Last night we had a strong Pacific storm that blew over plants in our yard. As I am the Green Machine the plants were potted and some large pots toppled but thankfully the pots did not break. One pot with a large tree is too large and too heavy for me to right, so I will get some help in straightening things out. Nature is very powerful.
In a twenty four hour period three inches of rain fell here on the Tiburon peninsular. Let’s assume that the land area of our small peninsular is ten square miles. This equals an area of 278.78 million square feet. Three inches is a quarter of a foot, hence multiplying area by height we get the volume of water that fell in the twenty four hour period and this equals 69.695 million cubic feet of water fell upon us.
This equals 521.319 million gallons or over half a billion gallons of water. For argument sake let’s assume the clouds were at an elevation of 5,000 feet and the potential energy lost in the 24 hour period by this mass of water is approximately 8.268 million kilowatt hours. The 4,000 homes on the peninsular used approximately 100,000 kilowatt hours of electricity in the 24 hour period. This means that the potential energy in the storm that was lost by the water dropping from the clouds to the ground could have powered all homes in the peninsular for 82 days.
The Marin Municipal Water District claims all of its customers use approximately 15 million gallons in a day. This means the single rainstorm’s quantity of water that fell on our peninsular in that one day could have served all of the Marin Municipal Water District’s customers for almost 35 days. Of course 99% of the water went to the San Francisco Bay. The land was already soaked and we don’t have dams to collect the rain that falls upon the small Tiburon Peninsular that is surrounded by the bay.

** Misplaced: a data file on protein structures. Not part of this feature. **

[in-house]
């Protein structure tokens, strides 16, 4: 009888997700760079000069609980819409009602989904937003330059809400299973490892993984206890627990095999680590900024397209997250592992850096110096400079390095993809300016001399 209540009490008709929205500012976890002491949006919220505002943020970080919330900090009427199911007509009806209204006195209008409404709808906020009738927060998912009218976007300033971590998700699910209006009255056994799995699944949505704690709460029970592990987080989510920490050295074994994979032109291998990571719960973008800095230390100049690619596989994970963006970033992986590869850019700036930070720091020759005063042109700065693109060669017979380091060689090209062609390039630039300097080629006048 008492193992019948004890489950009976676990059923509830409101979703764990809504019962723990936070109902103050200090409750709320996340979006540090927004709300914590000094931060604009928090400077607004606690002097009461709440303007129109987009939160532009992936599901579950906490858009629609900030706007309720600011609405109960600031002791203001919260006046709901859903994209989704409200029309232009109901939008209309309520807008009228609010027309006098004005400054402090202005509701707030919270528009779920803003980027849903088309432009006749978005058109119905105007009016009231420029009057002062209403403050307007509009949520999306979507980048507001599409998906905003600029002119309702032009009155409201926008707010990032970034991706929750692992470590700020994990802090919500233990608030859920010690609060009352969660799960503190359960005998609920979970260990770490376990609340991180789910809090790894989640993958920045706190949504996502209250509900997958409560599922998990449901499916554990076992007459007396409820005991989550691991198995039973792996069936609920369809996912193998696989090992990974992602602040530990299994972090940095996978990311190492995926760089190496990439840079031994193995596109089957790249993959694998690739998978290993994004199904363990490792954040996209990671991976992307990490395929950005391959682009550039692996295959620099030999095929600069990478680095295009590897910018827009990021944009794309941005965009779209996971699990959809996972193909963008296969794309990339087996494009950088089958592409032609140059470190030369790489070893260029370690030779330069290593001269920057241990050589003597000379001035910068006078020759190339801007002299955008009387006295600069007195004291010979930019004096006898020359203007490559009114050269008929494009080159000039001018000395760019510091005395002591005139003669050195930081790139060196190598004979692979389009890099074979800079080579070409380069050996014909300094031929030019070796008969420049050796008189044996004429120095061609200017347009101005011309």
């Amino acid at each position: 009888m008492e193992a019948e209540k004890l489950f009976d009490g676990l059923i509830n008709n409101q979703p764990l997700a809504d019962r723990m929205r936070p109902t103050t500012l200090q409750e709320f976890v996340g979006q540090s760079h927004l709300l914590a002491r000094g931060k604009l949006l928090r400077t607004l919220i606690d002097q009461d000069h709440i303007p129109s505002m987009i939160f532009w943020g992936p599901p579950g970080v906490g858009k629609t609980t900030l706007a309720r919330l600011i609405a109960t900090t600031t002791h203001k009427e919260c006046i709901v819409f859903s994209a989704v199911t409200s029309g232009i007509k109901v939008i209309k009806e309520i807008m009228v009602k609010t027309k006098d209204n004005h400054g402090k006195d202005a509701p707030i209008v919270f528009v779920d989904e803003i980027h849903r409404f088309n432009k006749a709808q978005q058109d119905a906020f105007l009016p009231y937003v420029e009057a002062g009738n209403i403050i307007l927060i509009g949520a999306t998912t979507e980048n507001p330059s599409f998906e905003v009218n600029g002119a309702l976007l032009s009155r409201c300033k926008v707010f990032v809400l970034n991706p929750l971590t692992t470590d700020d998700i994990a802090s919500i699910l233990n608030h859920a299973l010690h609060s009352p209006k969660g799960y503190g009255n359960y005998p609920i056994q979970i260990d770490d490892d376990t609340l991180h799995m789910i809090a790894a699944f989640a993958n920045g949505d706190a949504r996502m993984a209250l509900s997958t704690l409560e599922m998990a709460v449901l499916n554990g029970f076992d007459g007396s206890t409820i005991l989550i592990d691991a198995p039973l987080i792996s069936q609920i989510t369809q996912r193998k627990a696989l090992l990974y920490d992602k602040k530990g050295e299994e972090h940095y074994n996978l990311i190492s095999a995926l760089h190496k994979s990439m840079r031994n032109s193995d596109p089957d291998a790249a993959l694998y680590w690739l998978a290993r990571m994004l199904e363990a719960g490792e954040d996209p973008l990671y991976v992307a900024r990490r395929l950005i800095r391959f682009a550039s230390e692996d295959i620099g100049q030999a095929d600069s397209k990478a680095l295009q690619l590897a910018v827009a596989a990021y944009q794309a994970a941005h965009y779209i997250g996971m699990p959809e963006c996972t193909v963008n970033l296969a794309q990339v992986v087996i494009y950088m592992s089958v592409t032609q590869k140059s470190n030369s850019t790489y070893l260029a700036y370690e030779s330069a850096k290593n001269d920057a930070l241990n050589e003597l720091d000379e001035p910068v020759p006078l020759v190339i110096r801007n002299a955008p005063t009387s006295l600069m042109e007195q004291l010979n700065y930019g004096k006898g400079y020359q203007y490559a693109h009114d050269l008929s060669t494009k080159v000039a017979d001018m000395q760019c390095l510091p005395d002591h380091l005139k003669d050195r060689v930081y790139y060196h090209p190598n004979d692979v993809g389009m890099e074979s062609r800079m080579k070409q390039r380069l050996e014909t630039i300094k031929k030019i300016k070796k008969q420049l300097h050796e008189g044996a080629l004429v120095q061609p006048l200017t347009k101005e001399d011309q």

These data show how powerful the rainstorm was. The Hoover Dam generates about two million kilowatt hours each hour. The rain that fell upon us here in the Peninsular in that one day could have powered the Hoover Dam turbines for 4 hours. Think of the rainstorm above only the small Tiburon Peninsular as being one sixth as powerful as the Hoover Dam.
Of course the storm covered an area far larger than the peninsular where I live. The area of the storm was perhaps ten thousand square miles and the power in the lost potential energy of all of water in the storm approximately equaled the combined power of 160 Hoover Dams. This was one powerful storm.
The Marin Municipal Water District reported that on February 1, 2015 that the dams in the district are already 97% full and that storage is at 120% of normal for this time of year and twice as full as last year when we had a terrible drought. The district has raised rates for six of the seven previous years and has asked customers to cut back on usage as we had experienced a drought. Now that the drought is broken here in Southern Marin will the district roll back rates and tell us to use more water? I doubt that will happen but then again I did not believe the long story of our drought would end so rapidly with a few massive storms of the century. Of course we are still in the early part of the century. Last year we had 3.8 inches of rain from July 1 to Feb 1, this year we have had 31.4 inches in the same period and adding this latest storm that will end on Monday our rainfall for this year has been plentiful.
Just like the weather it is hard to predict the price of oil. My spectator blog got a few irate responses that the Green Machine must not be a spectator. Guess what some things are just beyond my power to move like the large potted tree that toppled over. I know my limitations and obey the second law of thermodynamics as well as Newton’s laws. In a large storm I know to stay inside and just watch through my window, I will let others pretend they can tame the flow of 160 Hoover Dams.